In fact, during last week’s vice presidential debate, Vice President Mike Pence pushed Harris on the issue, but she gave a non-answer.

“‘Are you and Joe Biden going to pack the Court?’ (Pence) asked (Harris) … Harris refused to answer the question directly. Instead, she took a historical detour to 1864, explaining why Abraham Lincoln didn’t appoint a new Supreme Court justice shortly before he was up for reelection,” according to The Atlantic.

Biden himself refuses to provide a direct answer to the question, and even some Democrats are worried about the implications.

“‘You'll know my opinion on court packing when the election is over,’ Biden said, standing inside an airplane hangar at the Phoenix airport alongside Harris in Arizona on Thursday. The deflections from the Democratic ticket have also given the Trump campaign an opening to hammer home the Biden campaign's refusal to clarify its position on court packing,” according to ABC News.

Packing the court is a bad idea for a few reasons. First, you would have to be naive to believe that Republicans would not abuse such a precedent and further pack the courts themselves once they retain power.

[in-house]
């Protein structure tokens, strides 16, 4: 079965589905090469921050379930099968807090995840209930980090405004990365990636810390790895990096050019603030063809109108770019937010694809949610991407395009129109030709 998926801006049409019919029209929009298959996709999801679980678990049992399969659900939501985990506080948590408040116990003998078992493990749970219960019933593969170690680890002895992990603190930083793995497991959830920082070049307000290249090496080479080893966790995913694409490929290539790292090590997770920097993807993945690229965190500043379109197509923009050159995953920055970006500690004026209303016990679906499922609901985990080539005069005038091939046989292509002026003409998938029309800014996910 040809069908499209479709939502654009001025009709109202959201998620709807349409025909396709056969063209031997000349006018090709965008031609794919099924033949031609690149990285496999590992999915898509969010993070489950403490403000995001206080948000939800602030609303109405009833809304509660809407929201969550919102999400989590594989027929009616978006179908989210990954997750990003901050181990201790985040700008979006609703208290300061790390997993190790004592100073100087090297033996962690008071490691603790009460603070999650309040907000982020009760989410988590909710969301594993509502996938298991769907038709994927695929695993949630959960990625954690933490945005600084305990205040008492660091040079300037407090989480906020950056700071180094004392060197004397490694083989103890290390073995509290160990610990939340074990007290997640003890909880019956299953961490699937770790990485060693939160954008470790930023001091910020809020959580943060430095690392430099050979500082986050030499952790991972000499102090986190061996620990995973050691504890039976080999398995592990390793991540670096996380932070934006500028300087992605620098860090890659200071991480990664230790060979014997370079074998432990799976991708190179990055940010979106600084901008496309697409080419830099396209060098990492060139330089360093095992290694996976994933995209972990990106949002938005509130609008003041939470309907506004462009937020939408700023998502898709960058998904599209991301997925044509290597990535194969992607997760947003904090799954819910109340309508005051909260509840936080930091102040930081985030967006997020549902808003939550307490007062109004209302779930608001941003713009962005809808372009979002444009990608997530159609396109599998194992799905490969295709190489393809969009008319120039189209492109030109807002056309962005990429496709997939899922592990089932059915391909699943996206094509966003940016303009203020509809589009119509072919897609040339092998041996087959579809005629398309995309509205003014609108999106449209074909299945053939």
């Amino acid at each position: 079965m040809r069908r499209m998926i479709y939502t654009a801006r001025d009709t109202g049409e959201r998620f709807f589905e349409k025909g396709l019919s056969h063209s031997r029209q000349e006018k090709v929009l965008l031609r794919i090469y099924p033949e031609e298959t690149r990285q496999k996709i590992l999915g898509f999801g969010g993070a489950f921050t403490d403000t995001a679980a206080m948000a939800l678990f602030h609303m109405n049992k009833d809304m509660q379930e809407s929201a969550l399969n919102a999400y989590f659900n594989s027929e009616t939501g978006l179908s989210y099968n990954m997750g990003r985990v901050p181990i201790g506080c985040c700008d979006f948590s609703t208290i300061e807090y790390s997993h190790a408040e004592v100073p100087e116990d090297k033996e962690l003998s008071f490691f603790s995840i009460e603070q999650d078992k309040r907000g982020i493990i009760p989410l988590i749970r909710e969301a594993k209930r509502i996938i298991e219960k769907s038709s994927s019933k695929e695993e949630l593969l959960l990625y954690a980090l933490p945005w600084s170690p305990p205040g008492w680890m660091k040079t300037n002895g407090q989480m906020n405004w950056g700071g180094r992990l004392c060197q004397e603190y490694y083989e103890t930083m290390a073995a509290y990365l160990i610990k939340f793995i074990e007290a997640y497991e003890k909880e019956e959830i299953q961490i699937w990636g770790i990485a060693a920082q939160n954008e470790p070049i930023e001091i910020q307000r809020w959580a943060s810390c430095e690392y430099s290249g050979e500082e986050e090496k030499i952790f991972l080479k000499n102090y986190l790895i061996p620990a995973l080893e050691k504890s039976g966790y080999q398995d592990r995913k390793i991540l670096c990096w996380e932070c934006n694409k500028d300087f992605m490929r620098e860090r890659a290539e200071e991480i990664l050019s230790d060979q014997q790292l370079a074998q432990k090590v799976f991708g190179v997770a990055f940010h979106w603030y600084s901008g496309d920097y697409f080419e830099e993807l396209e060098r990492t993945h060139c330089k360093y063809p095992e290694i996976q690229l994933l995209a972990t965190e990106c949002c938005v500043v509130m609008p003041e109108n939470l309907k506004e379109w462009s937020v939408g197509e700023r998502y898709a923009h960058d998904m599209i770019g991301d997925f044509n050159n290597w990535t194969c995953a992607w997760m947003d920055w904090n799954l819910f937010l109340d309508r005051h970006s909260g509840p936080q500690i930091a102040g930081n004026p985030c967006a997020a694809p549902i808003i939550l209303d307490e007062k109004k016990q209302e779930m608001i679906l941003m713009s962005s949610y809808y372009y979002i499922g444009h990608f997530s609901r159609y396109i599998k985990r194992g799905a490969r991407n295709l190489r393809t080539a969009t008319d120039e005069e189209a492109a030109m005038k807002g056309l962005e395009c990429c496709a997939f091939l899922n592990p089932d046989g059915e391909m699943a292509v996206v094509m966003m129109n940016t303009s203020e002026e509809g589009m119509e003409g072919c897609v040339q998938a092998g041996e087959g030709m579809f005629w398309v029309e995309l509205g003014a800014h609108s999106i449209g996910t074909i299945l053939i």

Republicans using Democrat-set precedents helped get us into this situation in the first place, such as when former Sen. Harry Reid (D-Nev.) eliminated the 60-vote threshold for overcoming a filibuster, which Republicans eventually used to get their Supreme Court picks confirmed, according to Time Magazine.

In addition, the American public is against the idea of court packing, according to Forbes. Such a move by the Democrats would curtail the will of the public and be deeply unpopular, which could harm the Democrats’ standing and power in the long term.

A better move is for term limits on the Supreme Court. This would clarify the process and avoid chaos when justices die, and presidents would each get a consistent amount of picks for the bench, according to CNN. The partisanship of the process would diminish significantly, and there would be no precedent that either party could abuse at will.

Do we want Justices serving decades? Ginsburg was on the bench for approximately 30 years, and Justice Clarence Thomas has served since 1991, according to Fox News. Times change, and the Supreme Court needs to change with them.

Term limits are a way to do that, and they are not biased toward the Republican nor Democratic parties. They simply would exist to serve the American people and form a more accurate, updated court.

But it is disappointing that the system has been designed poorly thus far. There is no reason any one individual should have a lifetime seat in such an important role and such a system promotes stagnation. No nine people should have that much power over the populace.

Rather than support court packing, support politicians who wish to introduce term limits and do what you can to propel them to victory.


The Daily Targum's editorials represent the views of the majority of the 152nd editorial board. Columns, cartoons and letters do not necessarily reflect the views of the Targum Publishing Company or its staff.


Join our newsletterSubscribe